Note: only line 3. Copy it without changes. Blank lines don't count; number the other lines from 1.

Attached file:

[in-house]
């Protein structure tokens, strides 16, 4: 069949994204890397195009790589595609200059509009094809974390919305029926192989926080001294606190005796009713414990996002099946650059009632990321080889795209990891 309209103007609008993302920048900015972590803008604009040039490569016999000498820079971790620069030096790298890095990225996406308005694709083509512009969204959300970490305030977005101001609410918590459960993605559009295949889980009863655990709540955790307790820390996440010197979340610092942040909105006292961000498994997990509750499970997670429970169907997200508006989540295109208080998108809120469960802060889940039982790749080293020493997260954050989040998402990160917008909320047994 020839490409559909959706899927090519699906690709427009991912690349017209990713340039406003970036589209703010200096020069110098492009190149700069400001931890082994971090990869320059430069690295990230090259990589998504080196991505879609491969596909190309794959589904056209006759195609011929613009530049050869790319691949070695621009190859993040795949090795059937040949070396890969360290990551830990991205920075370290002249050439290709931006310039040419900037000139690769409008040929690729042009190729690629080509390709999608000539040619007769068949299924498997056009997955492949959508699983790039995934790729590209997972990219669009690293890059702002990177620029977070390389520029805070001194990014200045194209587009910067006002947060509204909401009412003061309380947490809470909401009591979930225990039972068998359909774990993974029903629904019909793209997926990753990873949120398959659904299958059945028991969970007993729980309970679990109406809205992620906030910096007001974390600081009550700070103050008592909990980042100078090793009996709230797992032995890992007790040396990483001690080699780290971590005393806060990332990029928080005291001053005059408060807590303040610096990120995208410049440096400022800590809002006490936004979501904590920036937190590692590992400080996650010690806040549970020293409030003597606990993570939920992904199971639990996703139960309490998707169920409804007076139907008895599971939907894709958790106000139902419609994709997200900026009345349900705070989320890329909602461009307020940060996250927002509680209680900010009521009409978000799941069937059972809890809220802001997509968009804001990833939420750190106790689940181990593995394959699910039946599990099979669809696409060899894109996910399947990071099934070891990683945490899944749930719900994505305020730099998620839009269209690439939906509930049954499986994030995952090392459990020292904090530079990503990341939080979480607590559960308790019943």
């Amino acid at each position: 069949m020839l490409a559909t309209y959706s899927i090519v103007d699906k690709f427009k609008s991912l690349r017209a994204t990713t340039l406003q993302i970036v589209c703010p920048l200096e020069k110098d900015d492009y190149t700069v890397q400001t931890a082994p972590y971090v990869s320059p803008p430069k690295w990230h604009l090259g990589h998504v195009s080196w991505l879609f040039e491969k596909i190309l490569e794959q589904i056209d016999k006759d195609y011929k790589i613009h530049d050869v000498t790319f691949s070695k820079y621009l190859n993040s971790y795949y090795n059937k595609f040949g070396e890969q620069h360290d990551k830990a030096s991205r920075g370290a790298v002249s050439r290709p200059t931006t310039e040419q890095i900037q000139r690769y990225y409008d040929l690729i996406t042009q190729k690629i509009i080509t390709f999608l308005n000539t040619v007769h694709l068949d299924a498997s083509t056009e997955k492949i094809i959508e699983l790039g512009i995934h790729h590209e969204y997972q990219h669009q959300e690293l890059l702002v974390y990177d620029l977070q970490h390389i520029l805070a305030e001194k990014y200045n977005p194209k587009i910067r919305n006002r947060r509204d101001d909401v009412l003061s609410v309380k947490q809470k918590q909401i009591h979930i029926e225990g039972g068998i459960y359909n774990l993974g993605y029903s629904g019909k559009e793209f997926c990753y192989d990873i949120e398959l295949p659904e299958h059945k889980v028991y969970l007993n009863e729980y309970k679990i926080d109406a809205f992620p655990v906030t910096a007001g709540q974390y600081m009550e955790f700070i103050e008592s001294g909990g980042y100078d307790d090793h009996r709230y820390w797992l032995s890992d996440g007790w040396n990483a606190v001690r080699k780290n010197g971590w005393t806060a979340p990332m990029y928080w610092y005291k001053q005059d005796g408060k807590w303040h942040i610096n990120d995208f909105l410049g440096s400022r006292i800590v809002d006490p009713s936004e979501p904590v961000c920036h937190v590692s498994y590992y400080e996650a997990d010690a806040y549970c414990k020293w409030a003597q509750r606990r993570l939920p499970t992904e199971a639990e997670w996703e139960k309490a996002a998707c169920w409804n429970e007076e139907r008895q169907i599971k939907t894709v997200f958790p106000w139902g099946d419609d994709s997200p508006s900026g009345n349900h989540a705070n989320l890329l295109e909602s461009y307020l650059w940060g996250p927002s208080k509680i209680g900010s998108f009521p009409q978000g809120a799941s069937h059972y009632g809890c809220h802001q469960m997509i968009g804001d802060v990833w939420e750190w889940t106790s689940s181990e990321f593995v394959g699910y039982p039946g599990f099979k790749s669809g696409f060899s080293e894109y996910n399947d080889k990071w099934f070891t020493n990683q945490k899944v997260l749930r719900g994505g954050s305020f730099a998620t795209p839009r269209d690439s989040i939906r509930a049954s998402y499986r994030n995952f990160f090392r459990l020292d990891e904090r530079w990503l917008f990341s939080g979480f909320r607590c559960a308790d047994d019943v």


């Amino acid at each position: 069949m020839l490409a559909t309209y959706s899927i090519v103007d699906k690709f427009k609008s991912l690349r017209a994204t990713t340039l406003q993302i970036v589209c703010p920048l200096e020069k110098d900015d492009y190149t700069v890397q400001t931890a082994p972590y971090v990869s320059p803008p430069k690295w990230h604009l090259g990589h998504v195009s080196w991505l879609f040039e491969k596909i190309l490569e794959q589904i056209d016999k006759d195609y011929k790589i613009h530049d050869v000498t790319f691949s070695k820079y621009l190859n993040s971790y795949y090795n059937k595609f040949g070396e890969q620069h360290d990551k830990a030096s991205r920075g370290a790298v002249s050439r290709p200059t931006t310039e040419q890095i900037q000139r690769y990225y409008d040929l690729i996406t042009q190729k690629i509009i080509t390709f999608l308005n000539t040619v007769h694709l068949d299924a498997s083509t056009e997955k492949i094809i959508e699983l790039g512009i995934h790729h590209e969204y997972q990219h669009q959300e690293l890059l702002v974390y990177d620029l977070q970490h390389i520029l805070a305030e001194k990014y200045n977005p194209k587009i910067r919305n006002r947060r509204d101001d909401v009412l003061s609410v309380k947490q809470k918590q909401i009591h979930i029926e225990g039972g068998i459960y359909n774990l993974g993605y029903s629904g019909k559009e793209f997926c990753y192989d990873i949120e398959l295949p659904e299958h059945k889980v028991y969970l007993n009863e729980y309970k679990i926080d109406a809205f992620p655990v906030t910096a007001g709540q974390y600081m009550e955790f700070i103050e008592s001294g909990g980042y100078d307790d090793h009996r709230y820390w797992l032995s890992d996440g007790w040396n990483a606190v001690r080699k780290n010197g971590w005393t806060a979340p990332m990029y928080w610092y005291k001053q005059d005796g408060k807590w303040h942040i610096n990120d995208f909105l410049g440096s400022r006292i800590v809002d006490p009713s936004e979501p904590v961000c920036h937190v590692s498994y590992y400080e996650a997990d010690a806040y549970c414990k020293w409030a003597q509750r606990r993570l939920p499970t992904e199971a639990e997670w996703e139960k309490a996002a998707c169920w409804n429970e007076e139907r008895q169907i599971k939907t894709v997200f958790p106000w139902g099946d419609d994709s997200p508006s900026g009345n349900h989540a705070n989320l890329l295109e909602s461009y307020l650059w940060g996250p927002s208080k509680i209680g900010s998108f009521p009409q978000g809120a799941s069937h059972y009632g809890c809220h802001q469960m997509i968009g804001d802060v990833w939420e750190w889940t106790s689940s181990e990321f593995v394959g699910y039982p039946g599990f099979k790749s669809g696409f060899s080293e894109y996910n399947d080889k990071w099934f070891t020493n990683q945490k899944v997260l749930r719900g994505g954050s305020f730099a998620t795209p839009r269209d690439s989040i939906r509930a049954s998402y499986r994030n995952f990160f090392r459990l020292d990891e904090r530079w990503l917008f990341s939080g979480f909320r607590c559960a308790d047994d019943v």